Next up on the list is Hippocrates, Volume I: Ancient Medicine (Loeb Classical Library, No.147). Well, that's just the first volume. The complete Hippocrati ccorpus comes in ten volumes. This is almost certainly more than is in the corresponding Great Books volume. Someone less crazy than myself may wish to pick up something cheaper and more compact like Hippocratic Writings (Penguin Classics).
That said, you can never really go wrong with Loeb editions. The translations are never worse than serviceable. And on top of the translation, each Loeb volume has the original text on the page opposite the translation. Each work comes with a brief introduction, usually spending more time on the manuscript tradition than the layman is likely to care for. They are hardcover editions with excellent binding and a compact size. I have also never seen a library copy of a Loeb edition that wasn't still in great shape. In the academic world, Loeb editions are often the standard version for the original text. And if you can read the original language at all, it is great boon. Sadly, I know only a few words of Greek and largely picked up the Loeb version because it's the only complete translation of the Hippocratic corpus available. But I will almost certainly stick to Loeb editions when I reach Latin texts since that's one dead language I can read.
Hippocrates was one of the earliest great medical practitioners that we know of. Works believed to have been written by him are abundant. Works falsely ascribed to him are likewise abundant. The confusion is partly due to the fact that an entire school of thought, the Hippocratic school, emerged from his teachings and writings. His writings fell out of use in the Latin West during the medieval period but were used widely in the Arab world during the same time period. His work is largely the reason for the superiority of so-called "Arab" medicine during the medieval period. He regained popularity in the Latin West during the Renaissance and managed to fade out of use only when he had finally been surpassed.
The corpus consists of a great deal of medical advice that is still valid. For example, many of his surgeries and methods for dealing with broken bones are still more or less the same as one would find in a modern hospital. His work with diseases, however, is much more limited. He had no understanding of germ theory, for example. And he cannot really be faulted for that. Germ theory only became a dominant idea when we could literally see the damn things under a microscope. If Hippocrates could see bacteria, he may have modified some of his views. So, really, it was a failure in the field of optics, not the field of medicine. A similar argument can be made for the field of astronomy. It's all just theorizing until someone whips out the optics and starts measuring things.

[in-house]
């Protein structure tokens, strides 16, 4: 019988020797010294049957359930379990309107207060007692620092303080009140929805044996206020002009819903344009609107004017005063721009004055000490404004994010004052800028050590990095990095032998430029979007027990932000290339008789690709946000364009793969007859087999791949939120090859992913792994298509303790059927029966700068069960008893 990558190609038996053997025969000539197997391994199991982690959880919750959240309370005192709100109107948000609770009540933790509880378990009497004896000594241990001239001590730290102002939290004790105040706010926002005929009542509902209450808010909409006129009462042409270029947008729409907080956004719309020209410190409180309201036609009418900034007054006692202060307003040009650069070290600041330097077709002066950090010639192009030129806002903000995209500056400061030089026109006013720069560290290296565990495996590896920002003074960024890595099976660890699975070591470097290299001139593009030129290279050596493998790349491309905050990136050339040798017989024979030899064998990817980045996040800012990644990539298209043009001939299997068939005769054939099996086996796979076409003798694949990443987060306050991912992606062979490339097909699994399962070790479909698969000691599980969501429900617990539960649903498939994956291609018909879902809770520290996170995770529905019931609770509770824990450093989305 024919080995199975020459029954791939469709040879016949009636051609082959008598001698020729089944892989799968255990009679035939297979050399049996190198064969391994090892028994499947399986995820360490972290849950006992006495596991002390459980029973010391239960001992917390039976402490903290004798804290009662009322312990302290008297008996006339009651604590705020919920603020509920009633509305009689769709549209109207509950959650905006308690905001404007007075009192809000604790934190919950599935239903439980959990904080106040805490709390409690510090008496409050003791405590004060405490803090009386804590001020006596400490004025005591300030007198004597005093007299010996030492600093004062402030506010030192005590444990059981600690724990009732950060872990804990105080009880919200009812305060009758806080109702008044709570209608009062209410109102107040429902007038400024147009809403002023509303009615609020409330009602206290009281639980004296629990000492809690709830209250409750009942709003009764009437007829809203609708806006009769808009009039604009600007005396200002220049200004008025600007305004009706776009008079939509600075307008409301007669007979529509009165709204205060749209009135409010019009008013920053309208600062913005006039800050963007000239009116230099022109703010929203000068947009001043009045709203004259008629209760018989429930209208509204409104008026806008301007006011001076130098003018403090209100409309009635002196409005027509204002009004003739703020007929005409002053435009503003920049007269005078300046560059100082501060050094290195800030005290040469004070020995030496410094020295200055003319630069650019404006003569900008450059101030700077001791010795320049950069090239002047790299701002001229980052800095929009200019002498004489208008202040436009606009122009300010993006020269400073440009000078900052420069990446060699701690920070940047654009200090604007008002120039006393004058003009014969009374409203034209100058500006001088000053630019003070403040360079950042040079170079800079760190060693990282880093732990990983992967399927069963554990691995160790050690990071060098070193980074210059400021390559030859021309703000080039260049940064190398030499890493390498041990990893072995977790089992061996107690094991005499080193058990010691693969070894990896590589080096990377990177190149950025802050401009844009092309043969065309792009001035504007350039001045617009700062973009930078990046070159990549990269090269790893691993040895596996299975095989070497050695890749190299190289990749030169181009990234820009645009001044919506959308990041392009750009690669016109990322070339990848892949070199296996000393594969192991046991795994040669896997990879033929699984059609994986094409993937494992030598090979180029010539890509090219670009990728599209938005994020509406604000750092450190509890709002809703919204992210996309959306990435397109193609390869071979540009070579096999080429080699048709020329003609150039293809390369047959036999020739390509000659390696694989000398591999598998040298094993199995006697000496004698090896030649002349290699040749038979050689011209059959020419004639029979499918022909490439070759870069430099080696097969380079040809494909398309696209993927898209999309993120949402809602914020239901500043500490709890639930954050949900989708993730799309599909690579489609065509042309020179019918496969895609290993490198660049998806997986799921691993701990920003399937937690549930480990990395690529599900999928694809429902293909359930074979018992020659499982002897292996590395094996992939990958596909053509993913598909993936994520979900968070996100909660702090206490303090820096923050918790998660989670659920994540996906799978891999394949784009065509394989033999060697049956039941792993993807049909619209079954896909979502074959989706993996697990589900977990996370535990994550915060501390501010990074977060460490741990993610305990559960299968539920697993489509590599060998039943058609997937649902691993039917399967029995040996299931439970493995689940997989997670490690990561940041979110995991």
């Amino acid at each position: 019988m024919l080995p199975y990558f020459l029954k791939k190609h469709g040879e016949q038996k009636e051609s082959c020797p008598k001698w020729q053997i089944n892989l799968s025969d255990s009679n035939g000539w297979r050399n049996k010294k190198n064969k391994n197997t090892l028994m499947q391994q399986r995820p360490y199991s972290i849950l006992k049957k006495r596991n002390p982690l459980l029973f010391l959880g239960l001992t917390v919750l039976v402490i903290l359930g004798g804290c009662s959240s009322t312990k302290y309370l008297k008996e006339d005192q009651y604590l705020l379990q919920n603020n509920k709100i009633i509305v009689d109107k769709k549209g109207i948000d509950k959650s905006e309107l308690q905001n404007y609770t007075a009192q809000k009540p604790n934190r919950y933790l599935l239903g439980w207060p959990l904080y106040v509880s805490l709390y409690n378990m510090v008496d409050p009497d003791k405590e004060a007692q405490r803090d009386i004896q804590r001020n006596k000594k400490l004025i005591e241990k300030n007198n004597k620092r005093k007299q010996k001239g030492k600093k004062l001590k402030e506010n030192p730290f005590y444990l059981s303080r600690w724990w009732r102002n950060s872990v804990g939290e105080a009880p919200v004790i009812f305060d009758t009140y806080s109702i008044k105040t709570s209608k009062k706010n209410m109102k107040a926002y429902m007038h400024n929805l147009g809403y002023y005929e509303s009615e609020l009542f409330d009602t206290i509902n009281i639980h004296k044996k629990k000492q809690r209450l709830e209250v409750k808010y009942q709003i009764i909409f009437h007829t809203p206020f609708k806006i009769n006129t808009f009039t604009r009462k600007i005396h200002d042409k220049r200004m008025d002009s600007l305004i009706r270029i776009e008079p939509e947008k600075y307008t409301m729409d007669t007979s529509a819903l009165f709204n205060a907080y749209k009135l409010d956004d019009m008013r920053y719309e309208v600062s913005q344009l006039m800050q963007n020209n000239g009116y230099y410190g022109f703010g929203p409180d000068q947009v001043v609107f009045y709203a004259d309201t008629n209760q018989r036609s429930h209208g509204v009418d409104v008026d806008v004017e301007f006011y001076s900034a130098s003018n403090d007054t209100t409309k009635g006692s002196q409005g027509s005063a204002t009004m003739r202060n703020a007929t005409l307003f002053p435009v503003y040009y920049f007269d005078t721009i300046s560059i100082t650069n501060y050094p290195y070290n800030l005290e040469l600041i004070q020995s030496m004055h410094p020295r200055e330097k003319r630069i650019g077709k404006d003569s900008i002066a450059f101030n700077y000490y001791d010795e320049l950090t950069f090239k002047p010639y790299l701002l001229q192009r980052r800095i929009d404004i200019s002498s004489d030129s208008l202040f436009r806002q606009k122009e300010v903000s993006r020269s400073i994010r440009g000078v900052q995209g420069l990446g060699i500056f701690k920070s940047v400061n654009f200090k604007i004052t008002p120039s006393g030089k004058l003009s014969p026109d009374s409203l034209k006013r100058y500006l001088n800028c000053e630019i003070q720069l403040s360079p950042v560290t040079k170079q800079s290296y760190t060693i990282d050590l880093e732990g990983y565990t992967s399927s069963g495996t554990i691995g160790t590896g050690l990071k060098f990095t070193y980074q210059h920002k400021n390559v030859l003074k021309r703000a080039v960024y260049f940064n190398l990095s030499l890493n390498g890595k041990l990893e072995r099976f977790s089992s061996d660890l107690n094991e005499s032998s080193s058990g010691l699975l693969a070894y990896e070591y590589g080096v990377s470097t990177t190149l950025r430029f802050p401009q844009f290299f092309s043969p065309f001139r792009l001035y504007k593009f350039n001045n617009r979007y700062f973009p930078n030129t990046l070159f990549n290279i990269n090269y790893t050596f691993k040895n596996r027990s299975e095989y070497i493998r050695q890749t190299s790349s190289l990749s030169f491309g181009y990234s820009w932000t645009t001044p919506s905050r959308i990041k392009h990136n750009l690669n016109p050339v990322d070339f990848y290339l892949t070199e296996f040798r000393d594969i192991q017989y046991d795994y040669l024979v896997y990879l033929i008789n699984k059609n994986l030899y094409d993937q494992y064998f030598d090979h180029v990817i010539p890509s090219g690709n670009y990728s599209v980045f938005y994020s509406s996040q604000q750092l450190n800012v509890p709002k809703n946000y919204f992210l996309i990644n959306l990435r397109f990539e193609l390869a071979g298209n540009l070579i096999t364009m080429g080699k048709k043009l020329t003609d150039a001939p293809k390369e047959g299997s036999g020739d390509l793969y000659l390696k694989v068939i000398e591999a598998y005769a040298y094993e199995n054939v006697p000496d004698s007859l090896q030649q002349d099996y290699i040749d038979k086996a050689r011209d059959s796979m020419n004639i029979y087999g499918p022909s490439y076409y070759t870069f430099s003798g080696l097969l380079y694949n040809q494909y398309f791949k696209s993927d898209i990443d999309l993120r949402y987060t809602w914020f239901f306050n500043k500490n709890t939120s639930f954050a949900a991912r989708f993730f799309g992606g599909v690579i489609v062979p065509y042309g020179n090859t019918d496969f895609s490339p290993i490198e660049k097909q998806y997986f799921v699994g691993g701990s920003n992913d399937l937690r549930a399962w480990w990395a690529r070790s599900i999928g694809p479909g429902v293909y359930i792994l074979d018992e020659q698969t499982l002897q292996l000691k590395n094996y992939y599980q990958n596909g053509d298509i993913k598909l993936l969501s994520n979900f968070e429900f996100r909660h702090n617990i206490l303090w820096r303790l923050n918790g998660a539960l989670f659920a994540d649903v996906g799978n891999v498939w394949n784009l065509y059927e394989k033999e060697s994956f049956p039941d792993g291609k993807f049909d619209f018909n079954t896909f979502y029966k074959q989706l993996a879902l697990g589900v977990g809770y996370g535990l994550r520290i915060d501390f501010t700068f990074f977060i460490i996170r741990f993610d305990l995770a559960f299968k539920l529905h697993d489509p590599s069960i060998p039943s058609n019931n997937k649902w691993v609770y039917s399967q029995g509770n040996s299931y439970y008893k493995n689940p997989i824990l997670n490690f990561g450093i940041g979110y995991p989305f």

Hippocrates had some understanding of the limits of his knowledge, however. This can be seen in his treatments. While much theorizing is done about wet versus dry, hot versus cold, and other such out-moded ways of thinking about the body, his actual treatments hint at his level of faith in this system of thinking. His treatments for diseases are usually all about keeping the patient comfortable and nourished. Nourishment is more important than it may first seem. Many diseases either dampen the appetite or outright make a person unable to digest normal food. These days we can just feed a person intravenously no matter the situation. He proposes various gruel-like foods for most situations. If things get worse, there are things like hydromel (honey diluted in water). Not all of them are bad ideas if you find yourself with the flu or food poisoning.
Hippocrates was also careful to record his cases. Even if he failed to save a patient, that knowledge could help others recognize the same illness and potentially save lives down the road. And even continued failure had the potential to teach something new. He would always have clear notes about what didn't work so that he could try something new. For this reason Hippocrates is often credited with being the first real empiricist. This is often in the context of contrasting him to Aristotle. I do not believe that that is entirely fair to Aristotle. Aristotle, especially in his biological text that no-one reads, relies heavily on observation. It is true that most of his works relies largely on reasoning from first principles but that is not his only method. Likewise, Hippocrates sometimes attempts to develop theories based on widely-held ideas of his own time. Therefore, I would argue that the difference is merely one of degree, not one of kind. Greek thought was not as monolithic as commonly portrayed. Who knows how much more varied the picture would look if the works of more authors had survived?